Rainer Maria Rilke was born on December 4, 1875, in Prague. His parents placed him in military school with the desire that he become an officer—a position Rilke was not inclined to hold. With the help of his uncle, who realized that Rilke was a highly gifted child, Rilke left the military academy and entered a German preparatory school. By the time he enrolled at Charles University in Prague in 1895, he knew that he would pursue a literary career: he had already published his first volume of poetry, Leben und Lieder, the previous year. Between 1895 and 1896, Rilke published his second collection, Larenopfer (Sacrifice to the Lares). A third collection, Traumgekrönt (Dream-Crowned) followed in 1896. That same year, Rilke decided to leave the university for Munich, and later made his first trip to Italy.
In 1897, Rilke went to Russia, a trip that would prove to be a milestone in Rilke’s life, and which marked the beginning of his early, serious works. While there, the young poet met Leo Tolstoy, whose influence is seen in Das Buch vom lieben Gott und anderes (Stories of God), and Leonid Pasternak, the nine-year-old Boris’s father. At Worpswede, where Rilke lived for a time, he met and married Clara Westhoff, who had been a pupil of Auguste Rodin. In 1902, he became the friend and, for a time, the secretary of Rodin. It was during his twelve-year Paris residence that Rilke enjoyed his greatest poetic activity. His first great work, Das Stunden Buch (The Book of Hours), appeared in 1905, followed in 1907 by Neue Gedichte (New Poems) and Die Aufzeichnungen des Malte Laurids Brigge (The Notebooks of Malte Laurids Brigge). Rilke would continue to travel throughout his lifetime; to Italy, Spain, and Egypt among many other places; but, Paris would serve as the geographic center of his life, where he first began to develop a new style of lyrical poetry, influenced by the visual arts.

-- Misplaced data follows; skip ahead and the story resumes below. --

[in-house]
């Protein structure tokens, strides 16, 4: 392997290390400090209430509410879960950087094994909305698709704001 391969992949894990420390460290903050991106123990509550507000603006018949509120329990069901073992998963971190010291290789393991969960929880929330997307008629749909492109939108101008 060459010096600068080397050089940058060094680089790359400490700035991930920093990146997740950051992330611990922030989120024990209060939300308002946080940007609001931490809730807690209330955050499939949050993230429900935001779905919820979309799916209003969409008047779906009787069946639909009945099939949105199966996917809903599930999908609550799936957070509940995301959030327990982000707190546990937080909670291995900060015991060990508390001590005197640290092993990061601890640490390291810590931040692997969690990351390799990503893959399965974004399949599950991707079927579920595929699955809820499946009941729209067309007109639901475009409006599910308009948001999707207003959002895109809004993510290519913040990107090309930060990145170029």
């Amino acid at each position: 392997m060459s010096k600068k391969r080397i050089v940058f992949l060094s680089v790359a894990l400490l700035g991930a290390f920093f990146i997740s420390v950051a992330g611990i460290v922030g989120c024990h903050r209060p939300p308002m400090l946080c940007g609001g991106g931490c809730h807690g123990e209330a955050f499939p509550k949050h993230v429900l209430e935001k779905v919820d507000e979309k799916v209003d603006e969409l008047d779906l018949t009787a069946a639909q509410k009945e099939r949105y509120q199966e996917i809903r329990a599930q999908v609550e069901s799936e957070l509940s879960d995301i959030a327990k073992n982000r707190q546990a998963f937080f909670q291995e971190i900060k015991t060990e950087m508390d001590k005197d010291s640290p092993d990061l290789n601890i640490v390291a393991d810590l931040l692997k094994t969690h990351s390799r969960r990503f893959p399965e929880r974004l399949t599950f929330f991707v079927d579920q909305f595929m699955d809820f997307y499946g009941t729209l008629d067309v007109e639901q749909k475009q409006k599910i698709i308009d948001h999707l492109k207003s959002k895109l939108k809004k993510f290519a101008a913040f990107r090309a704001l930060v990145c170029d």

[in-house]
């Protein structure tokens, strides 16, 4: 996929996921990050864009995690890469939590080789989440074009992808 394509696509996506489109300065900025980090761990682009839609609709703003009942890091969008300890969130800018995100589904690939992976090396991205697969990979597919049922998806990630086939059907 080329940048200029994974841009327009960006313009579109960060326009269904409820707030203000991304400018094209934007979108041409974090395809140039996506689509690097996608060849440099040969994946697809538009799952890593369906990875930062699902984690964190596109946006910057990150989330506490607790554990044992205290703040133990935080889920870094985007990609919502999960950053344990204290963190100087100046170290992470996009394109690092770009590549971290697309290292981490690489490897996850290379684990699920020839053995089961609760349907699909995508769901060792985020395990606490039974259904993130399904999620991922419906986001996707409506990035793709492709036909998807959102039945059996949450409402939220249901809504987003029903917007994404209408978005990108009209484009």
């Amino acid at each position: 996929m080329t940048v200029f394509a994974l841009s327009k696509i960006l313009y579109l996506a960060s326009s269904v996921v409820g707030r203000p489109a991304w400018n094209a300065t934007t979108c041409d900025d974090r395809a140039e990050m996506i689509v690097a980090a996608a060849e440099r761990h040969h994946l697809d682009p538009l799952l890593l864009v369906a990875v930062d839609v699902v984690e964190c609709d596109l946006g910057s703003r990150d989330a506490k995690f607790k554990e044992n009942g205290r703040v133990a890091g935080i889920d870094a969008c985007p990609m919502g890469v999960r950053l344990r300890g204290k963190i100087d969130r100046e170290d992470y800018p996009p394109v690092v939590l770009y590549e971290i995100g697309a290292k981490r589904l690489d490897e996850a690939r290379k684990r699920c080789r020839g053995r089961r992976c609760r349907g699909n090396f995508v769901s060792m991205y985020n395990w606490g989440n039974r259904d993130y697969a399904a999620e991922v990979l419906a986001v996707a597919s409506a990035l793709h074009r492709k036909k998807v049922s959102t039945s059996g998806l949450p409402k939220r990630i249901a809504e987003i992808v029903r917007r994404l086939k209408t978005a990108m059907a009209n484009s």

When World War I broke out, Rilke was obliged to leave France. During the war, he moved back to Munich. In 1919, Rilke went to Switzerland, where he spent the last years of his life. It was here that he wrote his last two works, the Duino Elegies (1923) and the Sonnets to Orpheus (1923).
Rilke died of leukemia on December 29, 1926. At the time of his death, his work was intensely admired by many leading European artists, but was almost unknown to the general reading public. His reputation has grown steadily since his death, and he has come to be universally regarded as a master of verse.